Here are two (revised to make me look better) comments I wrote, after reading this post at Brad DeLong’s weblog:
Cutting Social Security and Medicare spending might move the costs a few steps away from the government, but it’s a very short term fix.
Most of the elderly are still going to get expensive medical treatment, and the citizenry is going to pay for it one way or another. Everyone else’s health care cost goes up, insurers raise rates, etc. If you think of paying for this spending as a tax, the tax just shifts to different payers. If you want to cut out the financial burden of caring for the elderly you have to pass laws allowing emergency rooms to refuse treatment. (I’m not advocating that, I’m pointing out that it doesn’t do any good to just cut the budget at the Fed level.)
Cutting Social Security spending might also make the government’s books look better in the short term, but then you’re talking about the elderly cutting THEIR spending in response, so the grocery stores, landlords, etc. suffer, and the tax base erodes. And for those lucky enough to have kids that make enough money, those kids will send a few hundred dollars a month, and cut their own spending accordingly, and the economy drops, and the tax revenue drops. (A side note – the 80’s ALSO began a wave of cutting off of pensions and companies moving to 401Ks which only benefit the upper middle… which raised stock prices, which passed the pension money up to the rich instead.)
So the Reagan/Bush tax cuts for the rich lead to government spending cuts which lead to costs increasing for the poor and middle class, (and companies that offer insurance.) Shifting even more costs from the rich to the rest of us. [Added, not in the original:] My point: Cutting spending just cuts the economy, which cuts tax revenues, which undoes some portion of the savings from cutting the spending, and, most important, IT HURTS PEOPLE. Cutting spending is not the answer.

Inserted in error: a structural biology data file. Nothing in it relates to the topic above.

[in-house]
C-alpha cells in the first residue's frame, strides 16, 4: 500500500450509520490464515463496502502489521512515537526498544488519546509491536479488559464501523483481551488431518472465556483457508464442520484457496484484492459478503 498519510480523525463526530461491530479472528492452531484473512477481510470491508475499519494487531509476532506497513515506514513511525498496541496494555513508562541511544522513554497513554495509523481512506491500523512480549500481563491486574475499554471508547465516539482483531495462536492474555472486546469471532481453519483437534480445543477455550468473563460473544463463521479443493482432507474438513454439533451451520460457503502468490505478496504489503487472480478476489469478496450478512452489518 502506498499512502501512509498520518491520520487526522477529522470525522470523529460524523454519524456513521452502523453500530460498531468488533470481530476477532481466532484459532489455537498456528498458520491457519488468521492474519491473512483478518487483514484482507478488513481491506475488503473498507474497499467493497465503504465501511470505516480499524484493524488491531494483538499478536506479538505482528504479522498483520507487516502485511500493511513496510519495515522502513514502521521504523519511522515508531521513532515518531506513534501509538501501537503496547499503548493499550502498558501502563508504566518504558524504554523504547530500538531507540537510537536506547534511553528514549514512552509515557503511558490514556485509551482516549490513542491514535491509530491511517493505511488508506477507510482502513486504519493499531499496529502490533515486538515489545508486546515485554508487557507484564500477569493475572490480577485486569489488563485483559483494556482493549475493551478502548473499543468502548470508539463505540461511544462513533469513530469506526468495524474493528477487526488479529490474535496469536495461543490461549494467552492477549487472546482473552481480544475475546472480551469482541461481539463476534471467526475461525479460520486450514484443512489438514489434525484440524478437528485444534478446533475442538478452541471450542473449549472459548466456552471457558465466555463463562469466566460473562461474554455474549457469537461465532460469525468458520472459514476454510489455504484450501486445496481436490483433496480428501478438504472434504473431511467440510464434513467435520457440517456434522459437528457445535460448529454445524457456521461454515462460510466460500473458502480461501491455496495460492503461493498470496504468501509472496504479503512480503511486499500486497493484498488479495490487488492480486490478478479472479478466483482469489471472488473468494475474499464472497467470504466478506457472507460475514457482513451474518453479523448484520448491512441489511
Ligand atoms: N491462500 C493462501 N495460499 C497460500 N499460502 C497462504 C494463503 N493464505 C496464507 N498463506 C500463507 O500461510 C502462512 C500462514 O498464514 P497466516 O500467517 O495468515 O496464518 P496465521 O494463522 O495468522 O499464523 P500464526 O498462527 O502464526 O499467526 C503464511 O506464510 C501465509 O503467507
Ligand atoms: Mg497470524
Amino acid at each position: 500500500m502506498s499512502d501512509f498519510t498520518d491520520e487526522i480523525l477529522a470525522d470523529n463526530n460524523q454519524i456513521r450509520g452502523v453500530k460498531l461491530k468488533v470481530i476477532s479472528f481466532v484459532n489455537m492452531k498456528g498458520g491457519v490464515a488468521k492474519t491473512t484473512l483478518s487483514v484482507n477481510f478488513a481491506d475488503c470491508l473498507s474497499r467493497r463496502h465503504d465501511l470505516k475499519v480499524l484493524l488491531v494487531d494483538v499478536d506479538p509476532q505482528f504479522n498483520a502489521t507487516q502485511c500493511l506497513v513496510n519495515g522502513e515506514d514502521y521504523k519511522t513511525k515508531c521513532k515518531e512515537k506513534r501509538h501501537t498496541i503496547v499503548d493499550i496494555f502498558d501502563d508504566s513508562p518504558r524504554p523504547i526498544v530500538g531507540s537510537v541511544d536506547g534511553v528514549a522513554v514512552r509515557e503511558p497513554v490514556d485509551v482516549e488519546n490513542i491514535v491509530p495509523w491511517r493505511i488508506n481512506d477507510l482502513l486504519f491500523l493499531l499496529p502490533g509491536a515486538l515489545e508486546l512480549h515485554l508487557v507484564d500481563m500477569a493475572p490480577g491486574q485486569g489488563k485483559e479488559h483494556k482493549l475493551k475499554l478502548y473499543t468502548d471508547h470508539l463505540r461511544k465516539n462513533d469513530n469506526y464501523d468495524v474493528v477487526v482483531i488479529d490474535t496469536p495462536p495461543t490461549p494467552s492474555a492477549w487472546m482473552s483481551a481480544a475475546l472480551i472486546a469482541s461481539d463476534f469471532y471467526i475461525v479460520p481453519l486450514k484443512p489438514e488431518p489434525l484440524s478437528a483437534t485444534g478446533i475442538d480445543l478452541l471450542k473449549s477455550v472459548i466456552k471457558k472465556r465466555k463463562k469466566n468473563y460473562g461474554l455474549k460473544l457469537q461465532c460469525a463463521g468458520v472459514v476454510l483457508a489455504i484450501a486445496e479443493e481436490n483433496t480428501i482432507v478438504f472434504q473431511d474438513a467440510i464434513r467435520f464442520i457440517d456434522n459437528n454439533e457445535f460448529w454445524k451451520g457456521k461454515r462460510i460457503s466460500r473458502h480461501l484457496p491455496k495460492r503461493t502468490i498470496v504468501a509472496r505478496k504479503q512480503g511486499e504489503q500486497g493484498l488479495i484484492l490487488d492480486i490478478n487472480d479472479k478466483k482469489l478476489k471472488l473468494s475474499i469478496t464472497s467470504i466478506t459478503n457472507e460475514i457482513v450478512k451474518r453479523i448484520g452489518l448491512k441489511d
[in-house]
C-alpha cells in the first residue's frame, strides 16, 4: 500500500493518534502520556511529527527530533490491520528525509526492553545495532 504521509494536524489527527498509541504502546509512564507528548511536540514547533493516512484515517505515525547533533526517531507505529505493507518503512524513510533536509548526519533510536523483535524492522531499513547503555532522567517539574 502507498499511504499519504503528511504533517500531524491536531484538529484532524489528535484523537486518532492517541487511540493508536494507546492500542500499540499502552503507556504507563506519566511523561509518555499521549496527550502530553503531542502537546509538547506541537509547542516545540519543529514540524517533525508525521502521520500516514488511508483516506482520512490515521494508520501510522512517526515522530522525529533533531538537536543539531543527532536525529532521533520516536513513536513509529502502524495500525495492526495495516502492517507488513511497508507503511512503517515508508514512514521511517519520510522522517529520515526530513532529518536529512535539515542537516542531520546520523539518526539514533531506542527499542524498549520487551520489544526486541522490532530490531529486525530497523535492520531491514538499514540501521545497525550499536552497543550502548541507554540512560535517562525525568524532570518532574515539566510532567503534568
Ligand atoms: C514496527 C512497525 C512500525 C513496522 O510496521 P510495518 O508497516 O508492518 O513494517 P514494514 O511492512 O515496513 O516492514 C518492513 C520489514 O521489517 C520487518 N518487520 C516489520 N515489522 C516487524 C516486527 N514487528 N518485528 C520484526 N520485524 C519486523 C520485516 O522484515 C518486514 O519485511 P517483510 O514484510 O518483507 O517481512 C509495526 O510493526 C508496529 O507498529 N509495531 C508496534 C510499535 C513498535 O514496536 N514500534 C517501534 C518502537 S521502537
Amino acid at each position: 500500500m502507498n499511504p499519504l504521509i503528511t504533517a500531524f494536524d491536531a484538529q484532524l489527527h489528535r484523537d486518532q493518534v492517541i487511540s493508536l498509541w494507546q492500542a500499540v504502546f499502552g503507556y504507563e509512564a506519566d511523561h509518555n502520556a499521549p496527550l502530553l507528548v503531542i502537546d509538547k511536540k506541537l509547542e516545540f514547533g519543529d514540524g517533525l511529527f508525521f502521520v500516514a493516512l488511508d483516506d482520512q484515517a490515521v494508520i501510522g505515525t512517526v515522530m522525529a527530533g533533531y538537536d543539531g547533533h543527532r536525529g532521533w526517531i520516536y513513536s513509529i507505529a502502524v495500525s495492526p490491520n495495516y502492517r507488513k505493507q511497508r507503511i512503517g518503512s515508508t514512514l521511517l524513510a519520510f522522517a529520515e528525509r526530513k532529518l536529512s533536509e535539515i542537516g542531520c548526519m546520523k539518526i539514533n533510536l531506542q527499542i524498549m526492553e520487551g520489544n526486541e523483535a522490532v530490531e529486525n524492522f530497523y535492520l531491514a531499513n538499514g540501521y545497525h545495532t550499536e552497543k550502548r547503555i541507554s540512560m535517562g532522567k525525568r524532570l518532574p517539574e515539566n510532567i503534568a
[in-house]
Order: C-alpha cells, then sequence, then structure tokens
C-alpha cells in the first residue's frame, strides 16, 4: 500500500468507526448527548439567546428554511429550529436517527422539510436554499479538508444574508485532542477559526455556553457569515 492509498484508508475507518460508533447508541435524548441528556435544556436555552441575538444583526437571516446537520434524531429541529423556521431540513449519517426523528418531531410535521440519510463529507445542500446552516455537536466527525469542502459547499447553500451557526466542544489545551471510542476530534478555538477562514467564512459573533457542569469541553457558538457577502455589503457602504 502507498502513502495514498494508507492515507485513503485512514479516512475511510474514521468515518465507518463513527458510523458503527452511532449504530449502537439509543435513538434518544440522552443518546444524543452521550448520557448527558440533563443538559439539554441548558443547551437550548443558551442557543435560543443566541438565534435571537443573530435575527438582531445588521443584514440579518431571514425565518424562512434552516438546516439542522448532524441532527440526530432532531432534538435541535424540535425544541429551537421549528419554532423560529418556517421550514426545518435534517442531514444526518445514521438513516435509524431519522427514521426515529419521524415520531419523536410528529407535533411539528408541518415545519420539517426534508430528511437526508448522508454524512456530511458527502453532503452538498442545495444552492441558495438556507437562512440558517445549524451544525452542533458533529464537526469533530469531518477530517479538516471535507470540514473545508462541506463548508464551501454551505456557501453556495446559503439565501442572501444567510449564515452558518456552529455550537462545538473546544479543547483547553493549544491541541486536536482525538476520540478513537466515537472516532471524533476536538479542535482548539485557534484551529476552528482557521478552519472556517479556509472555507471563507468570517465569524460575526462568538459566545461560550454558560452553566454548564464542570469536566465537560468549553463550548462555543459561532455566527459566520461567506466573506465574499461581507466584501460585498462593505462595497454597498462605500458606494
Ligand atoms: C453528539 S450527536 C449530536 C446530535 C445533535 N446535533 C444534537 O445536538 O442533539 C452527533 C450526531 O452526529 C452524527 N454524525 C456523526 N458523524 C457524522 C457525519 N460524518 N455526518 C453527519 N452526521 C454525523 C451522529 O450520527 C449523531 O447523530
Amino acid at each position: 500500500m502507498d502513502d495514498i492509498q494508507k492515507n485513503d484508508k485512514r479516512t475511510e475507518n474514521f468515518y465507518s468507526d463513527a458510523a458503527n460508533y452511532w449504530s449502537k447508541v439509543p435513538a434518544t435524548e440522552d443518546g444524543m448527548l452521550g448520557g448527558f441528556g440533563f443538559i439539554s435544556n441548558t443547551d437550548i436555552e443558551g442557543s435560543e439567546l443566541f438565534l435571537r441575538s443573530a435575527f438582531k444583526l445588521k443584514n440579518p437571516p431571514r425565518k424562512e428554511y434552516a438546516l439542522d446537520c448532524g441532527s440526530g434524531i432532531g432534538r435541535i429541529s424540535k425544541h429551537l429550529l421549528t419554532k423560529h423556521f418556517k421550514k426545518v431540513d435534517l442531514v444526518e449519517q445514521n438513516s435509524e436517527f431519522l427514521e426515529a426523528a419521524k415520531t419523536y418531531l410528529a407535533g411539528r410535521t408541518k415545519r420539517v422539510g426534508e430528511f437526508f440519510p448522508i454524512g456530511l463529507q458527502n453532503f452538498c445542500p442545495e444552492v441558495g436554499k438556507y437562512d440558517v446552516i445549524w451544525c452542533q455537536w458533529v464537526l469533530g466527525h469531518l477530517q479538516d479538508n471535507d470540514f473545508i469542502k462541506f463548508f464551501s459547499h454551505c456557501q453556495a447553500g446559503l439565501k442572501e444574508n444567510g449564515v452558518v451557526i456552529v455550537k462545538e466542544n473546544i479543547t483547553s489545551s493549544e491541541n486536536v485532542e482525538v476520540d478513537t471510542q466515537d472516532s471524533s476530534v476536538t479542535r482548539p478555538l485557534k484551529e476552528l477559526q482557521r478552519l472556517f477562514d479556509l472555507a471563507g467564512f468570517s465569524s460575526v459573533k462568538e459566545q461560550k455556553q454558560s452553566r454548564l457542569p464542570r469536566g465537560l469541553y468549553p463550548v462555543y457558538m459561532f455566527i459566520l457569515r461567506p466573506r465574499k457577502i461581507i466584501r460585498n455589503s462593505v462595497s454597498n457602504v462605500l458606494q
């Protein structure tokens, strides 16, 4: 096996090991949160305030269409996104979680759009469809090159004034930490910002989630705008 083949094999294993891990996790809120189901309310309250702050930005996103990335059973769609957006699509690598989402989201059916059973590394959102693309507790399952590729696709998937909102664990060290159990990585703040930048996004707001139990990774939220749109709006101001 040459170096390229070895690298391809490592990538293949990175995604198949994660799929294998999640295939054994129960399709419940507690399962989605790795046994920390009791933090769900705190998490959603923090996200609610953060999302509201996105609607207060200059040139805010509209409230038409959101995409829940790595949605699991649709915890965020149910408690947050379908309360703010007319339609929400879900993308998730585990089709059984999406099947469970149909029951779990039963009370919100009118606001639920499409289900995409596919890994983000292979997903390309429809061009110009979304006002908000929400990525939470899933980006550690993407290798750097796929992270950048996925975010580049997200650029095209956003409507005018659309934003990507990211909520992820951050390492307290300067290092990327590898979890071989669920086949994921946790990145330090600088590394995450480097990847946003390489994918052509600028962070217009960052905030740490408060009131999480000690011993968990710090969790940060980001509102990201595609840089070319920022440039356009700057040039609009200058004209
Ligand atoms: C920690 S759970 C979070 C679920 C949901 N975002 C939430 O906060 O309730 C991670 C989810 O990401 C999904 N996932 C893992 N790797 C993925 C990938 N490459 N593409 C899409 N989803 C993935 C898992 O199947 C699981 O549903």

I have a strong impression that everyone posting comments here is well-paid or comes from families that are. (One poster identified himself as a student.)
Here’s some news – most of the people in the country don’t make very much money and are falling further and further behind, and their health insurance is cutting back and cutting back – if they are lucky enough to have an employer that provides it at all – while the whole time the rich become vastly richer. For the majority of our elderly any cut in Social Security or Medicare would mean hunger. Real hunger. Many are already skipping meals to pay for essential drugs.
This is not a talking point, this is not a campaign line, this is not an academic discussion. This is what is happening out there in the real world of regular people who make the median and below while people like us are talking and talking.
Imagine yourself trying to survive even on the median and then imagine yourself trying to survive on Social Security AND paying for drugs that keep you alive! But here you’re all talking about cutting back on Social Security and Medicare. What has happened to people?